Lessons Learned During a Lifetime

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Was speaking with a former editor of a leading golf course monthly magazine.   He was expressing his frustration with people within the golf business to sustain meaningful change to help the industry grow.  Getting them to do the intuitively obvious he felt is constantly met with great resistance.

He commented that in his many interviews with senior management at the CMAA, NGCOA, NGF, PGA, and USGA the only thing they were in universal accord on was that they were very wary of me.

I chuckled and said, “I take that as a compliment, and I empathize with their viewpoint.”

My simple goal is to educate golf course owners to create value for their customers on a foundation that optimizes the financial performance of their golf course. That is one of the roles of those Associations and the research I undertake they reject that is their defense to create the walls to create an illusion of superiority.

As we trip across the line and become eligible for Social Security tomorrow, let me share some key insights about a few of the many hurdles encountered.

  • CMAA: After I have completed Business Management Institute II and III as the Interim General Manager at the Columbian Country Club in Dallas, TX, they would not permit me to take the Club Managers exam as I was serving as a consultant to the course and did not have “sufficient time in grade.”
  • NGCOA: Though a corporate member who got several courses to join, never invited me to speak from 1989 to 2016 – even pro bono.  In 2017, I did speak though I was not listed in the program of guest speakers.
  • NGF: Using their data licensed at a cost exceeding $10,000, I developed the Predictive Index and the Golf Executive Management System comprising 21 templates to help golf course owners develop strategic plans. Offered to provide them, while in their offices as an executive member, co-ownership of our intellectual property and co-authorship of our Business of Golf book series.  They had no interest in the research we conducted or an affiliation with the book series that would benefit golf course owners.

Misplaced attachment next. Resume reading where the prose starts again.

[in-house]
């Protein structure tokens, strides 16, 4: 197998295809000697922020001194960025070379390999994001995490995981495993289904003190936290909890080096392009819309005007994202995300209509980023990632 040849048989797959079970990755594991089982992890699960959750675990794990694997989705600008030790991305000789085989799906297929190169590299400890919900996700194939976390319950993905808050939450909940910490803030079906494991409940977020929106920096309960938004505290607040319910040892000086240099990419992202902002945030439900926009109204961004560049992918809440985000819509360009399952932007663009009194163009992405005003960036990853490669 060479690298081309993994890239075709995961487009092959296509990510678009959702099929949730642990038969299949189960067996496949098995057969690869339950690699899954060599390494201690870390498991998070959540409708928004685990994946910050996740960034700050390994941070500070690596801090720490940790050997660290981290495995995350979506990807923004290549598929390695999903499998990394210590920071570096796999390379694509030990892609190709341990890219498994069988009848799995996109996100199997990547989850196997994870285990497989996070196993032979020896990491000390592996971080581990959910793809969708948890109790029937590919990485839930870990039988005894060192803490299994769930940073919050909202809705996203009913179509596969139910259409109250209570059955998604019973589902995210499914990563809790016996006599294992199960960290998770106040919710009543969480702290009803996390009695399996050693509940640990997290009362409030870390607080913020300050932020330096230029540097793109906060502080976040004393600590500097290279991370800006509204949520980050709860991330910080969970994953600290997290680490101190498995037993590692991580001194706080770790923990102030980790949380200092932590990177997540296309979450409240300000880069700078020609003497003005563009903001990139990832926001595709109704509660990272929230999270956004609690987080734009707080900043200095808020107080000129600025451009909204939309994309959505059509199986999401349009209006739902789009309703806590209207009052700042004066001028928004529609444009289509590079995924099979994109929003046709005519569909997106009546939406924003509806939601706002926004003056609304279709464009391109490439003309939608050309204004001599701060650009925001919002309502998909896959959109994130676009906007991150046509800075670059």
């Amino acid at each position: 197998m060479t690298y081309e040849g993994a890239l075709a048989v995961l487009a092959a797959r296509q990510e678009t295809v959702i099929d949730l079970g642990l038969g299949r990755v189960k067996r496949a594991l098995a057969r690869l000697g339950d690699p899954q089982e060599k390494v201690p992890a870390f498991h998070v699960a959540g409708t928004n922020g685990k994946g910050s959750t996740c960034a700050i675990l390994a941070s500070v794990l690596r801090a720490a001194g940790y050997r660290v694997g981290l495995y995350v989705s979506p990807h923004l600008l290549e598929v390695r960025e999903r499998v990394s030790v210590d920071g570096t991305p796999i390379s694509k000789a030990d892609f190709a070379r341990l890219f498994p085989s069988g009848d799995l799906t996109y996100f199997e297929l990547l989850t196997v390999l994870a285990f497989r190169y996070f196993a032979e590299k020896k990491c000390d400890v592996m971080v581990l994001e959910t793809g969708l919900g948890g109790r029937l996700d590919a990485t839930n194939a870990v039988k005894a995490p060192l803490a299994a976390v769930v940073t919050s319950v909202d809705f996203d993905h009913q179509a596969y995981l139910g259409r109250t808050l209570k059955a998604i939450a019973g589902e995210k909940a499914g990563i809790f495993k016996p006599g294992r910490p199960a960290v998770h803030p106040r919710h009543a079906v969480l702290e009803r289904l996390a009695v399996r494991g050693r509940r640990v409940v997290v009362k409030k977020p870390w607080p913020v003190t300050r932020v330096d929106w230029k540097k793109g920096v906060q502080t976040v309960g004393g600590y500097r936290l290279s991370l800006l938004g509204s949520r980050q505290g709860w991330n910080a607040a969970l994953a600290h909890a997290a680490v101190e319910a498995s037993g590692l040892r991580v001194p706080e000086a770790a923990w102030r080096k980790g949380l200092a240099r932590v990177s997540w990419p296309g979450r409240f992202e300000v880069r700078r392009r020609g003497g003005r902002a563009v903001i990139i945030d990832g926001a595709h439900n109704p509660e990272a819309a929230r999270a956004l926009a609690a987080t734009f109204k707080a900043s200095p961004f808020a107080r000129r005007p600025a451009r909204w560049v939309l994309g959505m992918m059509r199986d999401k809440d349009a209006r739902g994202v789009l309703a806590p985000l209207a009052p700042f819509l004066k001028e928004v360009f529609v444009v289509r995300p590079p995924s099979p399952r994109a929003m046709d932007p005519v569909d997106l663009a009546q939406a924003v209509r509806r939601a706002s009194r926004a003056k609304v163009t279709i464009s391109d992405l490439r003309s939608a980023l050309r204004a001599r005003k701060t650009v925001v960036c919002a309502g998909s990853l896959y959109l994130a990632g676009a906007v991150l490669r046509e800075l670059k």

• PGA: The Senior Director, Education, and Employment told at the PGA Show in Las Vegas several years ago, “I was a mosquito on the ass of an elephant, and all that he wanted to do was kill me.” When I presented an early draft of “The Business of Golf – What Are You Thinking?” to ensure it was accurate and presented the PGA of America in a positive light, I was told sitting at the conference table in the PGA Headquarters by the Senior Director, Corporate and Global Insights / Research and Industry Relations, “You don’t expect a PGA Professional to read a book, do you?”  When I queried whether the typical PGA Professional who stands behind a POS counter is comparable to a Starbucks barista or a Norstrom’s clerk, the Chief Executive Officer unsubscribed from our newsletter.  When I questioned whether a Section’s Award of PGA Professional of the Year was based on patronage and not merit, the Chief Operating Officer unsubscribed from our newsletter.
  • USGA: Concerned about the long-term economic viability of golf, they conduct an annual conference to address vital issues. We offered to undertake pro bono research correlating the slope rating to the MOSAIC Profile of every course in the United States.  There is a definite relationship that determines the financial potential of a golf course.  I even demonstrated pro bono to the Chief Financial Officer the USGA for her private club that was struggling on Long Island the power of the numbers we had developed.
    The response from the USGA Technical Director six months after submitting our proposal was, “The slope rating was to be used for handicap purposes only and that they would not provide me the data requested.”  Ironically, the slope rating for every golf course is in the public domain and could be obtained albeit with a massive labor hour effort that the USGA could alleviate instantly if they cared about the financial stability of golf courses.